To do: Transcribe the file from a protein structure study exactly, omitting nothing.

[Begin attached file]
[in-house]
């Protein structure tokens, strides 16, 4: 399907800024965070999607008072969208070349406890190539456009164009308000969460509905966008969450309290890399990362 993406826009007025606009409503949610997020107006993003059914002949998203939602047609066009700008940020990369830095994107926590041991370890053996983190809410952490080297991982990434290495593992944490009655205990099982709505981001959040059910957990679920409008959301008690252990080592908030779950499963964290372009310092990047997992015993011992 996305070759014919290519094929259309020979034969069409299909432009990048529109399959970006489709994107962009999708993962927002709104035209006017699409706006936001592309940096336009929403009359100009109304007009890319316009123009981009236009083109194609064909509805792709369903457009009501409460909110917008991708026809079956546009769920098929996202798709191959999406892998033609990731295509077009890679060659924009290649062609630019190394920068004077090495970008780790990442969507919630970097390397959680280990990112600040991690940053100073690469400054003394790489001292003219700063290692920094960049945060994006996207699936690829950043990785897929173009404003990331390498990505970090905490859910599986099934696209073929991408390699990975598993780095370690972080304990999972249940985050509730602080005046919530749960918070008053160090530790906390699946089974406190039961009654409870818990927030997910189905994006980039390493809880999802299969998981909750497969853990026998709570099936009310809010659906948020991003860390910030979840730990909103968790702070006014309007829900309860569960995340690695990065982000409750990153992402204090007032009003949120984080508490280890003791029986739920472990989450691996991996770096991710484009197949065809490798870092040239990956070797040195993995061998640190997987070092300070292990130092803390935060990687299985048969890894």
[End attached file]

[in-house]
């Protein structure tokens, strides 16, 4: 399907800024965070999607008072969208070349406890190539456009164009308000969460509905966008969450309290890399990362 993406826009007025606009409503949610997020107006993003059914002949998203939602047609066009700008940020990369830095994107926590041991370890053996983190809410952490080297991982990434290495593992944490009655205990099982709505981001959040059910957990679920409008959301008690252990080592908030779950499963964290372009310092990047997992015993011992 996305070759014919290519094929259309020979034969069409299909432009990048529109399959970006489709994107962009999708993962927002709104035209006017699409706006936001592309940096336009929403009359100009109304007009890319316009123009981009236009083109194609064909509805792709369903457009009501409460909110917008991708026809079956546009769920098929996202798709191959999406892998033609990731295509077009890679060659924009290649062609630019190394920068004077090495970008780790990442969507919630970097390397959680280990990112600040991690940053100073690469400054003394790489001292003219700063290692920094960049945060994006996207699936690829950043990785897929173009404003990331390498990505970090905490859910599986099934696209073929991408390699990975598993780095370690972080304990999972249940985050509730602080005046919530749960918070008053160090530790906390699946089974406190039961009654409870818990927030997910189905994006980039390493809880999802299969998981909750497969853990026998709570099936009310809010659906948020991003860390910030979840730990909103968790702070006014309007829900309860569960995340690695990065982000409750990153992402204090007032009003949120984080508490280890003791029986739920472990989450691996991996770096991710484009197949065809490798870092040239990956070797040195993995061998640190997987070092300070292990130092803390935060990687299985048969890894």